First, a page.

This is part three in a three-part series on business development with Chaim Ellenbogen. In the first part, we discussed the trend of Israeli companies to scale up, Chaim’s experiences building Checkomatic, and advice for Israeli founders. In the second part, we discussed creating a new specialty division based on an existing business.
In the next part of the series, we will discuss how Chaim scaled his start-up with a third division. Chaim will also share insights for Israeli entrepreneurs and start-ups that do not fit the high-tech model.
How did you decide to start yet another business division?
I was thinking about a story by Steve Jobs where he describes figuring out what the customer wants before they ask for it. Jobs quoted Henry Ford’s approach, where if someone asked customers what they wanted, they would have asked for a faster horse. Few people would have thought of asking for a car. Jobs said, “People don’t know what they want until you show it to them….”
How did Jobs’ message impact you?
I realized that I might be missing something big by asking people what they want. I asked my clients what they wanted. They said, “We want checks the next day.” and I delivered. It was a great business. But was there something even bigger I was missing?
This time I started thinking of what nobody asked me for. I told everyone on my staff to think of ideas. There are no bad ideas. We won’t use the vast majority of them, but that’s ok. At first, we will think of things that sound silly, impossible, or just different from how we have been doing business.
What happened next?
Once we started feeling “free” to think out of the box, I brought us back to basics by asking what products or services might be relevant to our clients. It’s once a thing to dream of creating a new computer like Apple, but we were not a technology company. We build a great business around printing checks and another business by getting them to people the next day.
So went back to my team and asked what we can customize and get to clients the next day? We started looking around our own office. First, what products are customizable?
What did you come up with?
We came up with ideas like trade fair pens, gift sets, door signs with people’s names on them. Those are all customizable, but they are not something companies order regularly, like checks. I did not want to start a seasonal or occasional use business.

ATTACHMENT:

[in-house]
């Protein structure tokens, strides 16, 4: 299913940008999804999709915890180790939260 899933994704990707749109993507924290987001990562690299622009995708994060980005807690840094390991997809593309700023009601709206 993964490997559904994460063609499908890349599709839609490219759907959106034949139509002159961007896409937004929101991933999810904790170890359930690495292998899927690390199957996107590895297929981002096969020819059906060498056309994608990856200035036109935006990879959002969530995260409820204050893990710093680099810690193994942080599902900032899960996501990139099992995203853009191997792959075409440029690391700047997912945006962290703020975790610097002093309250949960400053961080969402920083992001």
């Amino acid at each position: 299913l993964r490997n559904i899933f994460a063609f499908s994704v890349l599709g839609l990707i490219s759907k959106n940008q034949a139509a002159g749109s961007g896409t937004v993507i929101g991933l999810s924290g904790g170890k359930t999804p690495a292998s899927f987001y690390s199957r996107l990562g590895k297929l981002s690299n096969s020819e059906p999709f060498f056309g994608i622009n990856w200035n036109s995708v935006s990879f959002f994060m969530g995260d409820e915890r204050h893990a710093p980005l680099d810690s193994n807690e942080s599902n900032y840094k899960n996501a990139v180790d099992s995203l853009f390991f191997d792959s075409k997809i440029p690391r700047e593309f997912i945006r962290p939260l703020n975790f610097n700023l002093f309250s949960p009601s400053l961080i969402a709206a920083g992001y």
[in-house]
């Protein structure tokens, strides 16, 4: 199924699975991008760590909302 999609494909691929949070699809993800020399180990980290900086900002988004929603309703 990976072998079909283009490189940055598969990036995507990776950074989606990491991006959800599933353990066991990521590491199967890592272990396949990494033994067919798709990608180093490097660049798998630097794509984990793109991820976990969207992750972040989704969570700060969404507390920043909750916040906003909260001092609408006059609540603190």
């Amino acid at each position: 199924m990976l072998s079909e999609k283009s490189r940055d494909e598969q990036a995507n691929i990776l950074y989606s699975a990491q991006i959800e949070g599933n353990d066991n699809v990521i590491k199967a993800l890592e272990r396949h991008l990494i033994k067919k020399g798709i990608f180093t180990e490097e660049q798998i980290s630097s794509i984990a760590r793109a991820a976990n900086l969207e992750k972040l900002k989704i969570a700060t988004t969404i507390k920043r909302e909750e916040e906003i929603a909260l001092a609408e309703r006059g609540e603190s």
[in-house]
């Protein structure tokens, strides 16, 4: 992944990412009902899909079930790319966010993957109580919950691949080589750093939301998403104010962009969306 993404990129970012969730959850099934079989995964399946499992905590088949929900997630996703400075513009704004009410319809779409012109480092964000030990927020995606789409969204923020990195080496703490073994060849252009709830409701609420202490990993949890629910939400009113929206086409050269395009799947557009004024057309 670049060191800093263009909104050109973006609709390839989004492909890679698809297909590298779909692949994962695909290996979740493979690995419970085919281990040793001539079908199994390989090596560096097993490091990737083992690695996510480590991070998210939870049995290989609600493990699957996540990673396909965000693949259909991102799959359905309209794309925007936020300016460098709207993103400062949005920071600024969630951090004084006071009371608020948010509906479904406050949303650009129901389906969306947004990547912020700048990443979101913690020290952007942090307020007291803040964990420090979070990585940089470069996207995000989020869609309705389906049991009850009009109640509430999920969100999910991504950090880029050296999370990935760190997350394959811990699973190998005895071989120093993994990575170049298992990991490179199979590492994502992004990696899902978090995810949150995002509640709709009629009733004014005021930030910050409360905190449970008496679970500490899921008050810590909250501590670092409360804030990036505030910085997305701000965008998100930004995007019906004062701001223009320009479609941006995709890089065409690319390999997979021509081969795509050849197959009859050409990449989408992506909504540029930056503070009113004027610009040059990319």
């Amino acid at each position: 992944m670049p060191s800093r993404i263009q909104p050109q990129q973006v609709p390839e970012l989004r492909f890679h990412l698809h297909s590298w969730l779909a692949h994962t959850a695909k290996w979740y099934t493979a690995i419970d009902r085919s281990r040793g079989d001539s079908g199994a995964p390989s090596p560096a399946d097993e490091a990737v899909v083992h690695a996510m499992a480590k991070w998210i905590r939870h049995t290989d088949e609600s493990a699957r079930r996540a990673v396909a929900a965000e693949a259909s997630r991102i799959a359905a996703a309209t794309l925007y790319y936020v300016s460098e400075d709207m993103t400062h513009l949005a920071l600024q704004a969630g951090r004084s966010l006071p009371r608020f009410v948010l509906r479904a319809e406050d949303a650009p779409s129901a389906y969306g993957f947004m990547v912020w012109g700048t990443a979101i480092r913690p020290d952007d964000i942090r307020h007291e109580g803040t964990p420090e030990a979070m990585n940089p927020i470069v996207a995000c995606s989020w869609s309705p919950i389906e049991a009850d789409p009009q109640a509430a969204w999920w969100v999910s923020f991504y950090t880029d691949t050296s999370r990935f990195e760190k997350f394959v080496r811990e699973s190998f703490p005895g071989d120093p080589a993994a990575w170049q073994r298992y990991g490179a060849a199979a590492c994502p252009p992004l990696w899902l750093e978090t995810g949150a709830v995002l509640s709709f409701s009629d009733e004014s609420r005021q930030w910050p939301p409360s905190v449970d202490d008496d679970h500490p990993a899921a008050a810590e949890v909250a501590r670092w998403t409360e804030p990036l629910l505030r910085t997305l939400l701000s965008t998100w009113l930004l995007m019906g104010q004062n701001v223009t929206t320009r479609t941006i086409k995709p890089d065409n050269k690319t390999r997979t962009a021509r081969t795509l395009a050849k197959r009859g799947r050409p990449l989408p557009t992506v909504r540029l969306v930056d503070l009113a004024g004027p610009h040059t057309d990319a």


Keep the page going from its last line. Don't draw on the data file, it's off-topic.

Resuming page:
One day while opening my mail, I received proposals from three potential suppliers. One supplier’s proposal was stuffed in a regular company envelope, which was too small for the number of papers in the proposal. But, it has the company’s name printed professionally on it. The second proposal came in the right-sized envelope, but the company name was handwritten. The third proposal came in a massive security envelope with the company name printed on it.
Before reading the proposals, all I could think was that these guys need to get better envelopes. Then I called a team meeting.
What happened at the team meeting?
I asked my team what they thought about the proposals. Everyone commented on the envelopes. It’s the equivalent of making a first impression. That was the beginning of BusinessEnvelopes.com. We saw with our own eyes that envelopes say a lot about a business.
What do envelopes say?
Confidential documents should be sent in safe and secure envelopes. Marketing documents should have color, so they stand out.
These things may sound obvious, but once you start to look out for them, it’s clear that many companies don’t connect the dots. Do you know how many credit cards or sensitive financial documents are sent using regular envelopes because someone wanted to save a few pennies? They may have saved a few pennies, but they lost many customers who feel their information is at risk. And the ones that do make sure to use the appropriate envelope gains the trust.
You build a successful company with several divisions outside of the high-tech start-up model. What advice can you share for potential entrepreneurs who are thinking of launching their start-ups?
Not all start-ups have to be technology-based. Technology is a toll, and tech start-ups are great. But, there are many possibilities.
Also, don’t be afraid to learn from high-tech founders. I love reading about Steve Jobs and thinking about how I could apply him to my business. Mobileye, Waze, and Wix are exciting companies. Study them, but don’t try to become them. Build the company that you are uniquely suited to build.
Unicorns are great, but not every company will reach a $1 billion valuation. Remember, the term was coined to reflect rarity. It’s essential to go for the stars, but don’t feel discouraged if you don’t reach the top echelon of corporate valuations. You can be personally fulfilled and wealthy by building a successful business even if it is not at the apex of valuations.
Is there any final advice that you would like to share?
Integrate your values with your business. I care about security, and it is reflected in my envelopes. What do you care about? How can you show it in your business? Don’t be afraid to spend a little more or charge a little more if it means purchasing supplies that align with your values.
Suppose you have a coffee shop in Tel Aviv where people care that the farmers growing the coffee earn a living wage and have quality health care? It might just cost a few more agorot per latte or espresso to reach those goals.
Suppose you are an accountant in Jerusalem, and you care about inspiring high-school students from underserved communities to matriculate to college. Consider spending an afternoon a month speaking at high schools or become a mentor to an aspiring accountant.